Hugo Adler was born in Antwerp, Belgium. He sang in the choir of Yossele Roenblatt in Hamburg, officiated as cantor in the Haupt-Synagoge in Mannheim, Germany (1921-1939), and studied composition with Ernst Toch. In 1939, he immigrated to the U.S., and there he officiated as cantor at Temple Emanuel in Worcester, Massachusetts from 1940 until his death in 1955.
While in Europe, Adler composed, among others, the cantatas Licht und Volk, a Maccabean cantata (performed in 1931), and Balak und Bileam (1934), which followed the Brechtian concept of Lehrstueck (learning-play). Additionally, he composed a biblical oratorio, Akeddah (1938), whose premier was cancelled due to Kristallnacht. While in the U.S., he composed complete liturgies, many short pieces, and several cantatas on Judaic subjects, such as Jonah (1949). Adler replaced much of the 19th century liturgical music with new and modern musical settings. In 1942 he was awarded first prize by the Central Conference of American Rabbis for his liturgical settings.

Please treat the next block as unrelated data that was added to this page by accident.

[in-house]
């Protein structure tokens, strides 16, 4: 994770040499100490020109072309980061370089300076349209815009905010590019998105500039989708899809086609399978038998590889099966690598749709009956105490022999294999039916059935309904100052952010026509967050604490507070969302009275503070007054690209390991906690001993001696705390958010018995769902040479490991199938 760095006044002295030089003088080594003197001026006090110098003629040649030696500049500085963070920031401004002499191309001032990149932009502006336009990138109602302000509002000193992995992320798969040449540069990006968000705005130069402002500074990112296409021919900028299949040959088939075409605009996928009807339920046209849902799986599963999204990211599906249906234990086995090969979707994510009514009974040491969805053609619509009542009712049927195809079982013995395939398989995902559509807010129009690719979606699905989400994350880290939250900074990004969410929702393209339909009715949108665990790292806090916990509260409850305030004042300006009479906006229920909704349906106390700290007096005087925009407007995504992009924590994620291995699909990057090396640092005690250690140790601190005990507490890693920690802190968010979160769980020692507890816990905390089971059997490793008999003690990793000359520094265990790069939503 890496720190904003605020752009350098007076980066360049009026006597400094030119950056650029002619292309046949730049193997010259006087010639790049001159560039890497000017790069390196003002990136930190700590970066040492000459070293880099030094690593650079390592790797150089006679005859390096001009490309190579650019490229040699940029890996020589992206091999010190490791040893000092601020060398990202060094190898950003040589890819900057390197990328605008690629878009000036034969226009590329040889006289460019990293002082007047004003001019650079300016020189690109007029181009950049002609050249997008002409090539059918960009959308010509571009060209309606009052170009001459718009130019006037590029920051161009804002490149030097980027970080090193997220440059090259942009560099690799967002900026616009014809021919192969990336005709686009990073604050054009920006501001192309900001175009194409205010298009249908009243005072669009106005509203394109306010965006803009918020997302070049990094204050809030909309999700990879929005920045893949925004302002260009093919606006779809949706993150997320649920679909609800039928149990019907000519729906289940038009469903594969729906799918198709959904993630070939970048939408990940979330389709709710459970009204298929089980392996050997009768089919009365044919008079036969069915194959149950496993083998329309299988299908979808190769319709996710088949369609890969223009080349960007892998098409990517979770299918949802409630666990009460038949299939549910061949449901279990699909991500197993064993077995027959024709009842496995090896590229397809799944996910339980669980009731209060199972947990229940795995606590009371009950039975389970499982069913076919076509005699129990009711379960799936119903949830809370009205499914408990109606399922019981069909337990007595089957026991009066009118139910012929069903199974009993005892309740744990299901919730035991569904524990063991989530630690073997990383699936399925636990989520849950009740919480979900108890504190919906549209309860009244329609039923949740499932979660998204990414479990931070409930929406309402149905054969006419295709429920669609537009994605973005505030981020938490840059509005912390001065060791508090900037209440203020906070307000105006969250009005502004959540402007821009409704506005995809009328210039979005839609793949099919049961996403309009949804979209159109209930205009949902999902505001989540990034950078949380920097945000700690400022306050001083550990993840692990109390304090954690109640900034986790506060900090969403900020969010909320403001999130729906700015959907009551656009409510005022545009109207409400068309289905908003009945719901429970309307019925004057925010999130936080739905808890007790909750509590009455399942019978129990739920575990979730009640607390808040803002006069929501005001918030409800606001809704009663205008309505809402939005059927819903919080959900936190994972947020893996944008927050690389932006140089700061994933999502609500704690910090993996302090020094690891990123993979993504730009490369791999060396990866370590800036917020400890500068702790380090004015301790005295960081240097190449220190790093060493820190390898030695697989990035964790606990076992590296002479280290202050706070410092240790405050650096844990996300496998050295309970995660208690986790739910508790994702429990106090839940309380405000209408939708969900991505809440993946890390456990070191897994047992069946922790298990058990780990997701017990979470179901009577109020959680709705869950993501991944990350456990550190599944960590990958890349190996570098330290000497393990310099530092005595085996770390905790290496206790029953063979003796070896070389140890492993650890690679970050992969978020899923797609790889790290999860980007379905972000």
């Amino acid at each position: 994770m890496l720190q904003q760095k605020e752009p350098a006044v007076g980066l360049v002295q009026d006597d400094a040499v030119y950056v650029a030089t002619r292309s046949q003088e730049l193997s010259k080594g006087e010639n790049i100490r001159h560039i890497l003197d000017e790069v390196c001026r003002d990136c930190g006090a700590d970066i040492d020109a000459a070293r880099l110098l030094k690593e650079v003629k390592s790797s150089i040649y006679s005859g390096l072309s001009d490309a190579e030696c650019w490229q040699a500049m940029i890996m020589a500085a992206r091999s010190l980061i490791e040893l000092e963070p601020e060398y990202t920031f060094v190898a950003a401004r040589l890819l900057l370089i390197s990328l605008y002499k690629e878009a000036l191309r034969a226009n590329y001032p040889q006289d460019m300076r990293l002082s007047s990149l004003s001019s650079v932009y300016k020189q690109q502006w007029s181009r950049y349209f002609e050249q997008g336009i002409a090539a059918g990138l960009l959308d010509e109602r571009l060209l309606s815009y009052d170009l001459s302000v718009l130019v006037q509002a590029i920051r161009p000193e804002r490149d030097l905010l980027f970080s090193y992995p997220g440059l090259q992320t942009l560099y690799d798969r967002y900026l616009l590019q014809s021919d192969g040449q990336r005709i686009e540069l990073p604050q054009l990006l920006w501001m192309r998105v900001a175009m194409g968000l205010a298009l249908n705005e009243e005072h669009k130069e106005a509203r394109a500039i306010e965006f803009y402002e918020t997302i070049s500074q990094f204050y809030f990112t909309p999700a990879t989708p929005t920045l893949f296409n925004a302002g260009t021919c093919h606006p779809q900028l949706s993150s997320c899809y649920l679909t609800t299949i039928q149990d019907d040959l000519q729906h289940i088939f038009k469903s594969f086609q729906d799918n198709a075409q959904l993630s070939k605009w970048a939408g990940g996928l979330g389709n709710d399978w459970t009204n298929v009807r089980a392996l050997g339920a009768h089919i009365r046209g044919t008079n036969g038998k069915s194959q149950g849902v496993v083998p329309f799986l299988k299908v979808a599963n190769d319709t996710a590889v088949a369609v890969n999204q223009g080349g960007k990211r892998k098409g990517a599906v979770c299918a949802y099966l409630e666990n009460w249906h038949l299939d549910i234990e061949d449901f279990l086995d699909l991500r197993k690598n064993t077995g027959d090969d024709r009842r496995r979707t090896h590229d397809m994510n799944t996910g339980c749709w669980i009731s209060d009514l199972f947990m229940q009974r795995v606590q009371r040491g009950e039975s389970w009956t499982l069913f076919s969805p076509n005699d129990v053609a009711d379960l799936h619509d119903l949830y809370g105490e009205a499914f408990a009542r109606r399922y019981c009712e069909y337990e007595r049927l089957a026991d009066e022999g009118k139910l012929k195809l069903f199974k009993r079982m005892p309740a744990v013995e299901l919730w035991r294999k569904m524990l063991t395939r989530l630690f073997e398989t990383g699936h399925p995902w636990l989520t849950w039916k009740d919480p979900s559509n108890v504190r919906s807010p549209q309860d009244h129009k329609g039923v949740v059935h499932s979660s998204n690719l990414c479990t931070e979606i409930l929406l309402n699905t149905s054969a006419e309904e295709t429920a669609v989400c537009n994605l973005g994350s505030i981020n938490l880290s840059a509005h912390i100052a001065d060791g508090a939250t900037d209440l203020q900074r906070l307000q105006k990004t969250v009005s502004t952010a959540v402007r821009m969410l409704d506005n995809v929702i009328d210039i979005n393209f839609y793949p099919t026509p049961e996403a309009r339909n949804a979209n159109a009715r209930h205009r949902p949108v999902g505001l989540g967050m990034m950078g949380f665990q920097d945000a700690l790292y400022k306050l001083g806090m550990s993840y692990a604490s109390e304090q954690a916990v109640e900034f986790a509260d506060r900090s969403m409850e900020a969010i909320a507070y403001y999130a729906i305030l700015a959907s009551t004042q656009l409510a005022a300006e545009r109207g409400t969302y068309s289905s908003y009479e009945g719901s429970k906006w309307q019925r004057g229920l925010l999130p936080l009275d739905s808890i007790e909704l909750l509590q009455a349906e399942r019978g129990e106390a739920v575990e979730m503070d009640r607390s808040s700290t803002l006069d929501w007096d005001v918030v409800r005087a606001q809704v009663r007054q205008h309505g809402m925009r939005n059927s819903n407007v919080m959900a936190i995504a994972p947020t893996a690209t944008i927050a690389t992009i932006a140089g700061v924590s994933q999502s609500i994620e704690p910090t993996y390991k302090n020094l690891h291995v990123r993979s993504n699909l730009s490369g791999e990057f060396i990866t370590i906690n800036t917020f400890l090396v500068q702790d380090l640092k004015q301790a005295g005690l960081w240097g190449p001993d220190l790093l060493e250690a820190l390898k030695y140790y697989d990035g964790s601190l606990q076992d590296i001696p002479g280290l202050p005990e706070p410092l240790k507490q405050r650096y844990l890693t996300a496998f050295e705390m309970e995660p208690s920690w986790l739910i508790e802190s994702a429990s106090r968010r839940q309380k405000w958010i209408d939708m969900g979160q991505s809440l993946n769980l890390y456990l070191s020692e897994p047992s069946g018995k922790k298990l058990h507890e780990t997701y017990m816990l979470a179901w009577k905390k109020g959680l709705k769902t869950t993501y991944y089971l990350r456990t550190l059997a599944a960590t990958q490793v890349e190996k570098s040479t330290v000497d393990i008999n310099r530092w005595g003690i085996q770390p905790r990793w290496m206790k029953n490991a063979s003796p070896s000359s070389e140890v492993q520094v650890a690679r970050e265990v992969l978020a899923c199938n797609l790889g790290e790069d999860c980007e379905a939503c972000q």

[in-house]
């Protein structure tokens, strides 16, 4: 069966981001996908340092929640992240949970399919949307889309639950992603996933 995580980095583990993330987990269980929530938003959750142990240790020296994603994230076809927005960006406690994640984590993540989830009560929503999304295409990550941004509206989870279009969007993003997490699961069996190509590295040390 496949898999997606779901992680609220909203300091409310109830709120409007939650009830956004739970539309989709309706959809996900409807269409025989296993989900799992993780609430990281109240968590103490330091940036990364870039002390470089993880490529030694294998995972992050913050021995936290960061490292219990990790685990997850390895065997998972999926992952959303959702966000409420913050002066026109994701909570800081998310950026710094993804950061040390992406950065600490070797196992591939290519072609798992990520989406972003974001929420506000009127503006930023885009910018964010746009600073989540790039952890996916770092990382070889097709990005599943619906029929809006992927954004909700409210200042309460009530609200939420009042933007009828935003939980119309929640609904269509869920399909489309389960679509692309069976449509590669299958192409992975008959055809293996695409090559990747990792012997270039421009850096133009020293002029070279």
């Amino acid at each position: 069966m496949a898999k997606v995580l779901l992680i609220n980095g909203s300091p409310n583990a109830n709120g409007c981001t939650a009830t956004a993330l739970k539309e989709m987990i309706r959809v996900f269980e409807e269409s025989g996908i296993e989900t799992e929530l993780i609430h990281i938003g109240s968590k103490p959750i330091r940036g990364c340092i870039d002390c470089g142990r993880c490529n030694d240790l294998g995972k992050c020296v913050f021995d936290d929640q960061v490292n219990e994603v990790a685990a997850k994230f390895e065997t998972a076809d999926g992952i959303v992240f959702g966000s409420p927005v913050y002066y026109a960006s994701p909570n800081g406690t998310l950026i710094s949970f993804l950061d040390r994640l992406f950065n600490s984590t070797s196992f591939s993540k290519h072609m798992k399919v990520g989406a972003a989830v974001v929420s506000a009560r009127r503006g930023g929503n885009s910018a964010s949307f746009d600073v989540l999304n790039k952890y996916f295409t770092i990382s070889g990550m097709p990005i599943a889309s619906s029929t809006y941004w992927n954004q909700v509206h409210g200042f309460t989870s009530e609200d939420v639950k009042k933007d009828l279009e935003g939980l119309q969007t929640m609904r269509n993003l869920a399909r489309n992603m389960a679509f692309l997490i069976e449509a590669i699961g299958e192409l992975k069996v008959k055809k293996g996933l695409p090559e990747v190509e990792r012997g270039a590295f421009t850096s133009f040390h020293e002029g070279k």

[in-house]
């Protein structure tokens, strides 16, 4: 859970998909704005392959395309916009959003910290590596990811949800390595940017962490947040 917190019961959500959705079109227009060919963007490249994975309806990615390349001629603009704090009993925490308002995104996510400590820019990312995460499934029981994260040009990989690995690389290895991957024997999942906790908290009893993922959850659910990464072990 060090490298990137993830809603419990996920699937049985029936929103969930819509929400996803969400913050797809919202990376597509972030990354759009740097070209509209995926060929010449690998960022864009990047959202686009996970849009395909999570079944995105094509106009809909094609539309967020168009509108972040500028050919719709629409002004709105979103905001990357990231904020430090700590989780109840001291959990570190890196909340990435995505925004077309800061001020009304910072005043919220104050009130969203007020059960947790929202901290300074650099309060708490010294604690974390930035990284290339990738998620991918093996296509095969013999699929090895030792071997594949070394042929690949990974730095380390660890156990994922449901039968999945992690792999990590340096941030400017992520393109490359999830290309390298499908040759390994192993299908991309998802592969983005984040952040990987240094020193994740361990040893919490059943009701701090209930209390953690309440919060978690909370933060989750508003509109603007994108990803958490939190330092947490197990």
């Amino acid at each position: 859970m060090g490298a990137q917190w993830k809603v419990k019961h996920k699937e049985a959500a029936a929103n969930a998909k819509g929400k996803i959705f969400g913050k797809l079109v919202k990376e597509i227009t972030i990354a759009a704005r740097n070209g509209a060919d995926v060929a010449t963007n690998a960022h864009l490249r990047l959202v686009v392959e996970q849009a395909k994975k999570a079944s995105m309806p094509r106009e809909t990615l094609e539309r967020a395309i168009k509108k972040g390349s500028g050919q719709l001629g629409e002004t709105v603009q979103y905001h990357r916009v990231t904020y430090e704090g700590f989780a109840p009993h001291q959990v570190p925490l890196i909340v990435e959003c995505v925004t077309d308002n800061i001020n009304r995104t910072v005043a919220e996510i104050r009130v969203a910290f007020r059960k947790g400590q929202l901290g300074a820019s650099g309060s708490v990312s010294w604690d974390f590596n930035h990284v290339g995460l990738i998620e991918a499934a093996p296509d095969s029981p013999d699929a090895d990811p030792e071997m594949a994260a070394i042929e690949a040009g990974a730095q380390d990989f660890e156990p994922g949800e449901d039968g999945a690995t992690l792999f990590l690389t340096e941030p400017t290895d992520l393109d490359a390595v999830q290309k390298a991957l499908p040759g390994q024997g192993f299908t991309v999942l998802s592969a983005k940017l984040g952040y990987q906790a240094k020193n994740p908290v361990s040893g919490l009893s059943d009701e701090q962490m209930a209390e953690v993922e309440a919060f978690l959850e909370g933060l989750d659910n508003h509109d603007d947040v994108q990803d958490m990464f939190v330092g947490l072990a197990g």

Hugo Adler is the father of Samuel Adler, a highly renowned composer and educator.
Performance of Adler's piece: Eyl Moleh Rachamim
Hugo Adler's son, the composer Samuel Adler, recounts memories of his father. A Milken Archive Oral History Excerpt.